Plasma Topiramate Concentrations From Doses Associated with Neuroprotection Against White Matter Injury and Stroke in Two Strains of Rat Pups

Cerebral white matter (WM) injury and stroke are common neuropathological injuries in newborns with congenital heart defects (CHDs) requiring surgery. Previous investigations in Long Evans rat pups subjected to hypoxia-ischemia found that intraperitoneal (i.p.) topiramate (TPM) at 30 mg/kg, but not 50 mg/kg, conferred neuroprotection. In Sprague-Dawley pups, a dose of 30 mg/kg protected against stroke. Concentrations associated with neuroprotective doses were not measured. The aims of this investigation were to determine concentrations associated with neuroprotective doses and to investigate the pharmacokinetics (PK) of i.p. TPM.

Concentration-time data following administration of 30 and 50 mg/kg doses were analyzed using nonlinear mixed-effect modeling.Mean predicted steady-state maximum and average concentrations following 30 mg/kg TPM were 31.3 and 16.8 µg/ml in Long Evans and 39.9 and 24.4 µg/ml in Sprague-Dawley pups. Mean predicted steady-state maximum and average concentrations following 50 mg/kg TPM were 52.1 and 28.1 µg/ml in Long Evans and 66.5 and 40.6 µg/ml in Sprague-Dawley pups. The apparent clearance (CL/F) and apparent volume of distribution (V/F) were 0.0470 ml/min and 22.2 ml, respectively, for Long Evans and 0.0325 ml/min and 19.7 ml, respectively, for Sprague-Dawley pups.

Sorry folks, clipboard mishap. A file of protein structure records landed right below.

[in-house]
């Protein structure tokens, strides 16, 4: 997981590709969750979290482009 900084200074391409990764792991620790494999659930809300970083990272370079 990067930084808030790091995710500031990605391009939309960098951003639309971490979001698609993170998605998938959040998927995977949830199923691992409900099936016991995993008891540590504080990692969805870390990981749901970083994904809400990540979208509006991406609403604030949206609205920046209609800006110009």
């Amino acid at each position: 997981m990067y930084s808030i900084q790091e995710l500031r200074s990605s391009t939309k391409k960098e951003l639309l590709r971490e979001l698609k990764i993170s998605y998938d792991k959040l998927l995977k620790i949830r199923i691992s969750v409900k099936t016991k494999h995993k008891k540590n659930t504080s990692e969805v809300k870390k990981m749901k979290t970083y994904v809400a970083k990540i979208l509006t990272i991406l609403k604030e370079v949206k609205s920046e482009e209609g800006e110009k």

TPM concentrations associated with neuroprotective doses were determined. Body size and strain were significant covariates on CL/F and V/F. Results provide targets for future neuroprotection studies.

 

Annie M. Clark, John T. Mondick, James C. Cloyd, Athena F. Zuppa, Yogendra H. Raol, Robert R. Clancy
March 1, 2013
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